Look at it as "string material"
    To make 2 equal strings: 15/2 = 7.5
    It's that simple
    I'm just an imagination of your figment !

  3. #3
    Quote Originally Posted by Denis View Post
    Strings total 6+5+4 = 15
    Look at it as "string material"
    To make 2 equal strings: 15/2 = 7.5
    It's that simple
    Sorry! But can you please explain my method?
    I know that the method you discussed here is more simpler.


    Sent from my Elite Note using Tapatalk

  4. #4
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    Quote Originally Posted by navneet9431 View Post
    Hi,
    I have been working to solve this question-"Suppose,we have two strings A and B of lengths 5 cm and 6 cm respectively.And,we have another piece of string C whose length is 4 cm.Now,we have to make the strings A and B equal in length by cutting the string C and adding it to A and B such that string C is completely used.Find what length of strings should be added to A and B ?"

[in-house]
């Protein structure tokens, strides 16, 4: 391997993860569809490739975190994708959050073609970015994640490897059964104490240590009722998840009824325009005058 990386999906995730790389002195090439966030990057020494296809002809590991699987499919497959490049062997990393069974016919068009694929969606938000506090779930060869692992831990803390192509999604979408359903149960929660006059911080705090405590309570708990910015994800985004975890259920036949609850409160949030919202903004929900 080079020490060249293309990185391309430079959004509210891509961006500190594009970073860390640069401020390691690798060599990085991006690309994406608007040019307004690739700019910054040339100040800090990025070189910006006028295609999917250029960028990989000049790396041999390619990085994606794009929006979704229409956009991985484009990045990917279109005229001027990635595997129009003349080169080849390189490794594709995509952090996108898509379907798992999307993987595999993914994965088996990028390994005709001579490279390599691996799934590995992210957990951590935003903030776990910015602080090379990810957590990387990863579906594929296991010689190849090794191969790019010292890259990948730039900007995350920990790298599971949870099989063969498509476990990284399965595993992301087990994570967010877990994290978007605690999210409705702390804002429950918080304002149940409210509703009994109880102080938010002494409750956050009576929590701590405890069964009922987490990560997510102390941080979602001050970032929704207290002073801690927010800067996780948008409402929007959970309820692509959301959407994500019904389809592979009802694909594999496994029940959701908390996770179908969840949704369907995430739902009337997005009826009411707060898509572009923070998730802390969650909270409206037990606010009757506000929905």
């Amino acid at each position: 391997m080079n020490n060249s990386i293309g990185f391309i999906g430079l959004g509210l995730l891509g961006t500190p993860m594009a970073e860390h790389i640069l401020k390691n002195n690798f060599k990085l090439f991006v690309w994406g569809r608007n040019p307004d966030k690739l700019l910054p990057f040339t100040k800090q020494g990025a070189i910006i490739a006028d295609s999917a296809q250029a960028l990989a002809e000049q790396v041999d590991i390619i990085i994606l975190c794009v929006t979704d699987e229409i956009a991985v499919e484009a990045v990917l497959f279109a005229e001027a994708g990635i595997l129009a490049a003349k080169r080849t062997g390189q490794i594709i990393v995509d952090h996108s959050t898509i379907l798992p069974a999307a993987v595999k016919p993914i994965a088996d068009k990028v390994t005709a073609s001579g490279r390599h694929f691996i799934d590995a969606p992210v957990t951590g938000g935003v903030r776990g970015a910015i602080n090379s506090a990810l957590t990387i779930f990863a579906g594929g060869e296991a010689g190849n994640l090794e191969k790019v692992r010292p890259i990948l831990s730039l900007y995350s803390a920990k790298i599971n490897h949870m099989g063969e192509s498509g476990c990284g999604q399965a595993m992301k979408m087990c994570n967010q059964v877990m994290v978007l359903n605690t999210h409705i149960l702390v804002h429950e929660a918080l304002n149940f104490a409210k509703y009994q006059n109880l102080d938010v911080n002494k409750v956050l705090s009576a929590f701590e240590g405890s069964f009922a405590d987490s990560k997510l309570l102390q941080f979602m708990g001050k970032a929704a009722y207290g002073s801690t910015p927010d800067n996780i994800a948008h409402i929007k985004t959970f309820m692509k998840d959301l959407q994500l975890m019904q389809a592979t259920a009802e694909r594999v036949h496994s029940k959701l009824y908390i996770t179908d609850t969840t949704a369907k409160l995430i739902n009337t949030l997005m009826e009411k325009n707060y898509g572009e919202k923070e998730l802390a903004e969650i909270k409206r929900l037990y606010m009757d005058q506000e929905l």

I solved this question in this way,
    Let the length of string added to A be "x" and the length of string added to B be "y".
    Then,5+x=6+y
    => x-y=1......(i)
    And,x+y=4.....(ii)
    On adding (i) and (ii) we get,
    =>x=5/2=2.5 and y = 1.5

    So,i must say that i have gone on to solve this question blindly(without know exactly what really happens when i add those two equation (i) & (ii)).
    Now,i want to know what is really going on when i combine(add) those two equations?Why do i get a reasonable value of 'x' when i add them?Why does combining those equations gives me answer of what length should be added? CAN ANYONE HERE GIVE ME AN INTUITIVE EXPLANATION OF WHAT IS REALLY HAPPENING?*I want to know why adding those two equations can precisely divide 4 cm into such two parts which when added to A and B makes them equal(A=B)?*
    I have another doubt,
    After solving the question i get these answers- (2.5,1.5).